In this ongoing feature, we’ll be exploring the stories behind some of our favorite feminist anthems.
Cyndi Lauper launched her music career like many wannabes don’t: singing in cover bands. She spent most of the seventies wailing renditions of Led Zeppelin, Bad Company and Jefferson Airplane songs before she was discovered, signed and added to a pop group. Blue Angel had one album.
Lauper’s first solo album, “She’s So Unusual,” spawned five top-10 hits (a first for any female artist) and earned her the Best New Artist Grammy in 1985. The album is packed with empowerment hits such as the gay-rights petition “True Colors” and the masturbation confessional “She Bop.” But it was “Girls” that was released as the first single. It made her an instant superstar.
Lauper initially didn’t want to have anything to do with the song. It was written by the male rock artist, Robert Hazard, and she wasn’t sure a song written by a man would send the right message. She was also determined to write her own material, something the record labels were always pushing her away from. But then she got to thinking how she could make the message her own. She told Time, “When I was told ‘Girls Just Want To Have Fun’ would be an anthem, I thought about how it really could be an anthem.”
The song became a rallying cry for women in the ’80s to express their independence and individuality—be that through fashion, sexual expression or rebellion. It also set the tone for a new breed of female pop star: the sexy rabble-rouser. Madonna owes her entire early career image to Lauper. In fact, it’s an influence she can’t seem to shake. Recently, music critics have mused on whether Madonna is just rewriting Lauper’s material.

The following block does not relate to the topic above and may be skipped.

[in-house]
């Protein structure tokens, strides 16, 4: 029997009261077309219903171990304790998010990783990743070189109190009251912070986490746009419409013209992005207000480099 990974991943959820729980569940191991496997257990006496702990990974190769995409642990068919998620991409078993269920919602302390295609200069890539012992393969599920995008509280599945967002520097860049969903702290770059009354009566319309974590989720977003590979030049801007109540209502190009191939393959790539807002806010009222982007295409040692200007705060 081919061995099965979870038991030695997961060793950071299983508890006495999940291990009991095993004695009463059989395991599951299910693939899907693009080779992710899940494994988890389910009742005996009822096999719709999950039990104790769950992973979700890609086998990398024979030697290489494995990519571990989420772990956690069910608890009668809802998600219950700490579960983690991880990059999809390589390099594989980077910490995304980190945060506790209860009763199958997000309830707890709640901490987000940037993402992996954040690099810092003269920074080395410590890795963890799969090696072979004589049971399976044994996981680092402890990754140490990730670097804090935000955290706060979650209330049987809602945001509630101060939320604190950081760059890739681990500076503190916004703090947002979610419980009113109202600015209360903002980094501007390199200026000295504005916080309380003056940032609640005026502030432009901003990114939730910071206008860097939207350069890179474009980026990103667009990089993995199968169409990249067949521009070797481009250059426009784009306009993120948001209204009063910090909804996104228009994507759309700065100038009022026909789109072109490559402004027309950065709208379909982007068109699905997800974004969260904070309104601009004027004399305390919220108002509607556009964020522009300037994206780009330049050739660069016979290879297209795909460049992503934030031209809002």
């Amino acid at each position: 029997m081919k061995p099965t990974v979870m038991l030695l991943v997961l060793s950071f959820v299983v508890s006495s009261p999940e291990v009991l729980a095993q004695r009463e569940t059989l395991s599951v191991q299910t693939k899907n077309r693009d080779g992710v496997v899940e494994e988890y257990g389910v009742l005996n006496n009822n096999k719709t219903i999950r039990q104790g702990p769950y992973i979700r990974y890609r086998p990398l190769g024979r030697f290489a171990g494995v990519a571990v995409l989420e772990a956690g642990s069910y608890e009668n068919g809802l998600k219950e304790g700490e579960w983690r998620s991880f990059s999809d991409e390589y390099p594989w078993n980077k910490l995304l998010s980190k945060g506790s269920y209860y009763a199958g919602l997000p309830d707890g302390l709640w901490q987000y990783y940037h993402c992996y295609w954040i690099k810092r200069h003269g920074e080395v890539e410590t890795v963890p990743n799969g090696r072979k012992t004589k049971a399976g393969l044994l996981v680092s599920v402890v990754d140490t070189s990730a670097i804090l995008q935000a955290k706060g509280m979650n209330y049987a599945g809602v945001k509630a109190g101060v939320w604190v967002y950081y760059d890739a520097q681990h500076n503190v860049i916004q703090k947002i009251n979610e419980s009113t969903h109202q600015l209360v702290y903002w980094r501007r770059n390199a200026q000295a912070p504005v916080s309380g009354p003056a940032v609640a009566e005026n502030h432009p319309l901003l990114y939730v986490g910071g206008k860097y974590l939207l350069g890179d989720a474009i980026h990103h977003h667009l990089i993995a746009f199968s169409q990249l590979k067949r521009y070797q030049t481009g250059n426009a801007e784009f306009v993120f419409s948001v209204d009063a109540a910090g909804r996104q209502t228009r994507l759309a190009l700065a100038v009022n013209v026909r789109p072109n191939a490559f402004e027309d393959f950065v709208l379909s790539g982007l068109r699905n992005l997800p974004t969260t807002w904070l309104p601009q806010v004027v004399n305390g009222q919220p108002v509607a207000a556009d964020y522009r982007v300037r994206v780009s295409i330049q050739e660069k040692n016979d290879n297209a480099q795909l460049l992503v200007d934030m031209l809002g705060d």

There’s room enough in feminist song for both of these icons. Though Lauper definitely took a more deliberate stance on what her songs say about women. In the book, I Want My MTV, she explained: “I wanted ‘Girls Just Want To Have Fun’ to be an anthem for women around the world—and I mean all women—and a sustaining message that we are powerful human beings. I made sure that when a woman saw the video, she would see herself represented, whether she was thin or heavy, glamorous or not, and whatever race she was.”
The video for “Girls”, which won the first-ever Best Female Video prize at the 1984 VMAs, featured a multicultural cast of Lauperized women—teased, sideways hair, neon eye shadow, et. al.—singing the hook alongside the star.
Since its release, the song has been used in countless movies and TV shows (Clueless, Boys on the Side) as an example of female empowerment. It even got its own eponymous movie in 1985 starring Sarah Jessica Parker, Helen Hunt and Shannen Doherty.
Part of the power of “Girls” lies in the fact that the rebellion it champions doesn’t include running off with a bad boy. Instead, these girls get their kicks on their own. It was a powerful statement at the time—still is: Some boys take a beautiful girl/and hide her away from the rest of the world/I want to be the one to walk in the sun/Oh girls they want to have fun.